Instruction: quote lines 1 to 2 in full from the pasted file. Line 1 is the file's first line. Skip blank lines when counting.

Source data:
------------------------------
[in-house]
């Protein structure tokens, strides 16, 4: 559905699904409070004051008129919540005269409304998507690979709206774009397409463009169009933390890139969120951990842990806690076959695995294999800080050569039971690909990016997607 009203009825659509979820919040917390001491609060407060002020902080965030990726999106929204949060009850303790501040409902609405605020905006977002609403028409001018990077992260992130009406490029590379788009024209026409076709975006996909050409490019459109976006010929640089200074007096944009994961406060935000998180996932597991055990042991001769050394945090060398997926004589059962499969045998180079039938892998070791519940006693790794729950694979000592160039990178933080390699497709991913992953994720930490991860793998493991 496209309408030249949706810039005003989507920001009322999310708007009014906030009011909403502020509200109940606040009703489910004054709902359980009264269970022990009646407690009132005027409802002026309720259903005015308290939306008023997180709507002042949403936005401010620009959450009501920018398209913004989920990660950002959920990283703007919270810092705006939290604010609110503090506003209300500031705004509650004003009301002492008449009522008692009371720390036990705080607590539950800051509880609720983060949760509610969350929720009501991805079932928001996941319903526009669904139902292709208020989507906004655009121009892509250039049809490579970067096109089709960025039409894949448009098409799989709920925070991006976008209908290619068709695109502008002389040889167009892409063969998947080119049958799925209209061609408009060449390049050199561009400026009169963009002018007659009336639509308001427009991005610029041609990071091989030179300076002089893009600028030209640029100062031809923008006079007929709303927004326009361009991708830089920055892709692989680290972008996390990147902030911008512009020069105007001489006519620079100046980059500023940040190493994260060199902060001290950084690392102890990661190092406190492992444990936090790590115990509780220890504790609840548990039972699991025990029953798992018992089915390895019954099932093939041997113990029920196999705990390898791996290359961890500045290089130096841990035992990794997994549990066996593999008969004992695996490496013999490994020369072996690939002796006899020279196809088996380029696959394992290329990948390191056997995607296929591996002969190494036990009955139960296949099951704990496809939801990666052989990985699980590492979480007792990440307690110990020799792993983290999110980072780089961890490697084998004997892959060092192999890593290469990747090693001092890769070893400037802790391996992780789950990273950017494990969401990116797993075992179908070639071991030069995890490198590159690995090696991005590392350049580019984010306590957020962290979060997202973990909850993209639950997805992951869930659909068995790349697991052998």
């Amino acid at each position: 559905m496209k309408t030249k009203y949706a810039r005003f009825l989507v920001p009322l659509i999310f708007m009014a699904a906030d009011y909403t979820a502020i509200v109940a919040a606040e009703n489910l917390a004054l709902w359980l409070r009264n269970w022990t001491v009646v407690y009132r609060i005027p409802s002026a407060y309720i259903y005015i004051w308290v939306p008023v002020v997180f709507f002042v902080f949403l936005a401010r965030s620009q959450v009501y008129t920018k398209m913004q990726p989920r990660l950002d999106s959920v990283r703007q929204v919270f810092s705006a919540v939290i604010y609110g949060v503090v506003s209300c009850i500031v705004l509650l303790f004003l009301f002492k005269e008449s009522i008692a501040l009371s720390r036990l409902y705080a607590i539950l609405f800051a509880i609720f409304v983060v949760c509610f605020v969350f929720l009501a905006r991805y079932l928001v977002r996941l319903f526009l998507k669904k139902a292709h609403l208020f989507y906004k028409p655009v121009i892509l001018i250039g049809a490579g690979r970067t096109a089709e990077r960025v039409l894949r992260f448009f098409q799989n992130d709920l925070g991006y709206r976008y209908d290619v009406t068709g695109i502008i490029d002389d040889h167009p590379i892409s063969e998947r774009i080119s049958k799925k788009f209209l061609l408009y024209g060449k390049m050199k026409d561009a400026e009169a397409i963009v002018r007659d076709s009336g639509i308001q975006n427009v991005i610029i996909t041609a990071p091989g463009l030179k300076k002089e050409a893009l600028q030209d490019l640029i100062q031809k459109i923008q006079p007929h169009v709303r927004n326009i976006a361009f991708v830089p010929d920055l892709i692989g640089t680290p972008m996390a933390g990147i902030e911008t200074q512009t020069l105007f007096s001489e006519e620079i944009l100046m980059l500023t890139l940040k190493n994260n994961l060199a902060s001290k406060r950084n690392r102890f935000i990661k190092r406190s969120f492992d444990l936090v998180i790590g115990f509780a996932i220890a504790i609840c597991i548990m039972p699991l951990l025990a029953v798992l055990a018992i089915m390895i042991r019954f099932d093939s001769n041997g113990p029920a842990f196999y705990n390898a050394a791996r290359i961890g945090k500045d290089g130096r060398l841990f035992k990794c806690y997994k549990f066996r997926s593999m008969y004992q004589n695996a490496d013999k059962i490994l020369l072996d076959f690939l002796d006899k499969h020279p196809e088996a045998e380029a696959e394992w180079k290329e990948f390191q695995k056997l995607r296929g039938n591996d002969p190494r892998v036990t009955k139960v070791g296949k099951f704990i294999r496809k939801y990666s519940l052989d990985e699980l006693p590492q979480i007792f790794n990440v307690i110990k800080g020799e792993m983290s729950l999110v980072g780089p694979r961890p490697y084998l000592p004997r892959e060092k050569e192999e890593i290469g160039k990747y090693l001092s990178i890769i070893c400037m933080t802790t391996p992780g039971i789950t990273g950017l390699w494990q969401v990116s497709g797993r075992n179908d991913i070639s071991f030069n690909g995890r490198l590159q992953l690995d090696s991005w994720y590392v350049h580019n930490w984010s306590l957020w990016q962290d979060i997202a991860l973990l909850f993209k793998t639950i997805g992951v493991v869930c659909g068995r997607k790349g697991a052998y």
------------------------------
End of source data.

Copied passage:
[in-house]
């Protein structure tokens, strides 16, 4: 559905699904409070004051008129919540005269409304998507690979709206774009397409463009169009933390890139969120951990842990806690076959695995294999800080050569039971690909990016997607 009203009825659509979820919040917390001491609060407060002020902080965030990726999106929204949060009850303790501040409902609405605020905006977002609403028409001018990077992260992130009406490029590379788009024209026409076709975006996909050409490019459109976006010929640089200074007096944009994961406060935000998180996932597991055990042991001769050394945090060398997926004589059962499969045998180079039938892998070791519940006693790794729950694979000592160039990178933080390699497709991913992953994720930490991860793998493991 496209309408030249949706810039005003989507920001009322999310708007009014906030009011909403502020509200109940606040009703489910004054709902359980009264269970022990009646407690009132005027409802002026309720259903005015308290939306008023997180709507002042949403936005401010620009959450009501920018398209913004989920990660950002959920990283703007919270810092705006939290604010609110503090506003209300500031705004509650004003009301002492008449009522008692009371720390036990705080607590539950800051509880609720983060949760509610969350929720009501991805079932928001996941319903526009669904139902292709208020989507906004655009121009892509250039049809490579970067096109089709960025039409894949448009098409799989709920925070991006976008209908290619068709695109502008002389040889167009892409063969998947080119049958799925209209061609408009060449390049050199561009400026009169963009002018007659009336639509308001427009991005610029041609990071091989030179300076002089893009600028030209640029100062031809923008006079007929709303927004326009361009991708830089920055892709692989680290972008996390990147902030911008512009020069105007001489006519620079100046980059500023940040190493994260060199902060001290950084690392102890990661190092406190492992444990936090790590115990509780220890504790609840548990039972699991025990029953798992018992089915390895019954099932093939041997113990029920196999705990390898791996290359961890500045290089130096841990035992990794997994549990066996593999008969004992695996490496013999490994020369072996690939002796006899020279196809088996380029696959394992290329990948390191056997995607296929591996002969190494036990009955139960296949099951704990496809939801990666052989990985699980590492979480007792990440307690110990020799792993983290999110980072780089961890490697084998004997892959060092192999890593290469990747090693001092890769070893400037802790391996992780789950990273950017494990969401990116797993075992179908070639071991030069995890490198590159690995090696991005590392350049580019984010306590957020962290979060997202973990909850993209639950997805992951869930659909068995790349697991052998």